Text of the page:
I'm a different, but related situation now. I was totally uninterested in law review, and it really does not help me with my chosen ideal career. I was so uninterested in it that I refused to do the writing competition. I had zero motivation to put that much effort into an assignment that had such little effect on me right now. Then I somehow graded on.
My scholarship requires me to do research with a professor on a topic of mutual interest. I'm fairly confident that will not present a huge time management issue, as I'm fairly certain that most of the professors I would work with would cut me some slack if I was on law review. I think it will be significantly less of an issue than trying to do both journal and law review, and I wouldn't necessarily be killing myself doing both. In fact, there could be a lot of benefits to doing both, especially if I'm allowed to get a little help on my note.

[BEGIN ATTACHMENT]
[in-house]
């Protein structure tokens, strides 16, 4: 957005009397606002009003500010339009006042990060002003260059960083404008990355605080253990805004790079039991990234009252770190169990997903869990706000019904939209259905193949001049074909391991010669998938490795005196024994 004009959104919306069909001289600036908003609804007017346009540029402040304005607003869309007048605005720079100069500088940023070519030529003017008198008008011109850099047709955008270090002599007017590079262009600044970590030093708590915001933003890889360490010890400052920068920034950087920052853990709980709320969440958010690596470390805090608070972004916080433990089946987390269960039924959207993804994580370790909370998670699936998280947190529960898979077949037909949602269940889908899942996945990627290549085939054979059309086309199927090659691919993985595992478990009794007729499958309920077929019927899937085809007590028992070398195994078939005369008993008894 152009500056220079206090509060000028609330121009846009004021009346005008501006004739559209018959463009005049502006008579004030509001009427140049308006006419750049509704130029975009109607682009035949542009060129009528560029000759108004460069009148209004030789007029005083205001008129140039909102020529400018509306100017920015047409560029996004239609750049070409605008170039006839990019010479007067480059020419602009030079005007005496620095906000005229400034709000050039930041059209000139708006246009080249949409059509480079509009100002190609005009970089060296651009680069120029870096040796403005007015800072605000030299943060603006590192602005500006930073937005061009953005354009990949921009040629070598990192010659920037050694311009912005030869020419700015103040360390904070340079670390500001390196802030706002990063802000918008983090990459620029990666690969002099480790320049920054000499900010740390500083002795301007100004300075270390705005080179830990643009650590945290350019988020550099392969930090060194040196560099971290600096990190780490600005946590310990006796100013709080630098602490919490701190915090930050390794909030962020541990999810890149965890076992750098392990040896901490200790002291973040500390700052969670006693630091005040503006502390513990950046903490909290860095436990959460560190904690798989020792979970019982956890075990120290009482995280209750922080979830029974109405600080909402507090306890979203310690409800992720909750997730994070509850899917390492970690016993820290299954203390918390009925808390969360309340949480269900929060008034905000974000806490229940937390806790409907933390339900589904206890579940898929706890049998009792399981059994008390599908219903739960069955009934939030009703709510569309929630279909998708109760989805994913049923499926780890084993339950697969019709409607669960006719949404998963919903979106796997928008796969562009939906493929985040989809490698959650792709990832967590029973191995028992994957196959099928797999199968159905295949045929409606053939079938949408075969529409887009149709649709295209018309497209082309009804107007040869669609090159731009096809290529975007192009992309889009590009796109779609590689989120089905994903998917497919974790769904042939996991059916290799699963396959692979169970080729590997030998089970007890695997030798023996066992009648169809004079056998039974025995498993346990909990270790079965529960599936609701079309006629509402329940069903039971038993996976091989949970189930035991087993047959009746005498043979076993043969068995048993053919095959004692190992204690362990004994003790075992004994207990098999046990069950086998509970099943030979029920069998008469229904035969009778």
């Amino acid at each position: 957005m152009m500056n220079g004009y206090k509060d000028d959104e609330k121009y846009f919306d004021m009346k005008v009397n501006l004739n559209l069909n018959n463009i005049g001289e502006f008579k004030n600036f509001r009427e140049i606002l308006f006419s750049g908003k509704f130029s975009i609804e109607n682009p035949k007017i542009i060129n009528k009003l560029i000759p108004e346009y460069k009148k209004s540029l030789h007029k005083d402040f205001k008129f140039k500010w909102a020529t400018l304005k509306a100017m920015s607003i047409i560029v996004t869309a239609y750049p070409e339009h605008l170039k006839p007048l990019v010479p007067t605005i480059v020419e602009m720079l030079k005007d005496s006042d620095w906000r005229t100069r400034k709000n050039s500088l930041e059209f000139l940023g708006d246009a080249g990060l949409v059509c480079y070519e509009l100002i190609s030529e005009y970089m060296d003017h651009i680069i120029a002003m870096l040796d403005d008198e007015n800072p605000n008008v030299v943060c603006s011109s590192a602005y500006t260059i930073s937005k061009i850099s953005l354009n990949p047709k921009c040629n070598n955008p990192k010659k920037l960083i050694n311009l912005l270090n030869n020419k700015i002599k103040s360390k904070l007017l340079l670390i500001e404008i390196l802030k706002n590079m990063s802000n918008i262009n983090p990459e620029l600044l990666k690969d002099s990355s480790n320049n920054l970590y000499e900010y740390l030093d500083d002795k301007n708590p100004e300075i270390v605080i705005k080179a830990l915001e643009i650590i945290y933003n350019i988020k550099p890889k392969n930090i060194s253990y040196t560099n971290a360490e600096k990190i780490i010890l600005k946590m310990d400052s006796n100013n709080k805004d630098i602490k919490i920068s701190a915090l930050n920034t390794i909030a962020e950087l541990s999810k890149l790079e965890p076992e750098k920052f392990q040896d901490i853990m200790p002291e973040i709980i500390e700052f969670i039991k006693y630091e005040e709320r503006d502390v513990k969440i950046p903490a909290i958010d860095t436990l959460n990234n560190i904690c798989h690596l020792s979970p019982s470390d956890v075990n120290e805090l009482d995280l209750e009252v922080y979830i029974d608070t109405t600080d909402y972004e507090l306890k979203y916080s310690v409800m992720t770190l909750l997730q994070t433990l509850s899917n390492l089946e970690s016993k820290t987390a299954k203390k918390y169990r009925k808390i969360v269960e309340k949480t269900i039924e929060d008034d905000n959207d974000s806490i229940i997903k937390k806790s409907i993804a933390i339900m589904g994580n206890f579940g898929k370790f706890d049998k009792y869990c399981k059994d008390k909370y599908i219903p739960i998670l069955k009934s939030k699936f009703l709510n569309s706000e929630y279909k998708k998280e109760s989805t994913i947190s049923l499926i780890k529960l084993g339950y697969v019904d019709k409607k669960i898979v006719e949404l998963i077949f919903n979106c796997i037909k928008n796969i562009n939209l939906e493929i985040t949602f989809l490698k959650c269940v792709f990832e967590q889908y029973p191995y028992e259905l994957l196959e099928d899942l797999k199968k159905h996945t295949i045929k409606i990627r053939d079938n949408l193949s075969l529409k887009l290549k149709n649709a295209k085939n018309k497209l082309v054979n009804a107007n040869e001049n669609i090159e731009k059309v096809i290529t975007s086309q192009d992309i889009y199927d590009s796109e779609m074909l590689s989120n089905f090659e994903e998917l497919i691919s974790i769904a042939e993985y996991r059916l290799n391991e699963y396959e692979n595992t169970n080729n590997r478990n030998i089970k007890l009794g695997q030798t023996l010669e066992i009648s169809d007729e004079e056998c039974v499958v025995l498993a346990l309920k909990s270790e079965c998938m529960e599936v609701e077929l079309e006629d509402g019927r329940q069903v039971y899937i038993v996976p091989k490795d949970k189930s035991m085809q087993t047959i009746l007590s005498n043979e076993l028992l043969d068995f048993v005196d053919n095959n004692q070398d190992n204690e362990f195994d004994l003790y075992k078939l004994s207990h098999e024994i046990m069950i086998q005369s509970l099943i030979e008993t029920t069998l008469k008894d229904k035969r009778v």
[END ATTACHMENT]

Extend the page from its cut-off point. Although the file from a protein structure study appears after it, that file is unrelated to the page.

Anyway, I'm fully aware of the short-term costs (long hours, tedious assignments, more time with the Bluebook than is healthy), and the long-term benefits (countless doors opened, prestige for life, oppertunities that simply are not otherwise obtainable). What I want to know is, what are the short-term benefits and the long-term costs? Basically, aside from looking good on a resume, what benefits do you get out of law review? What skills do you learn? Maybe it's because I'm fresh out of undergrad, but doing something because it "looks good on a resume" has such a negative connotation. To me that means the job has no redeaming qualities and the people that do it really don't care what happens to the organization. And how does law review hinder you, if it all? Earlier someone mentioned that smaller firms might sort of yield-protect you, and assume you're not seriously interested.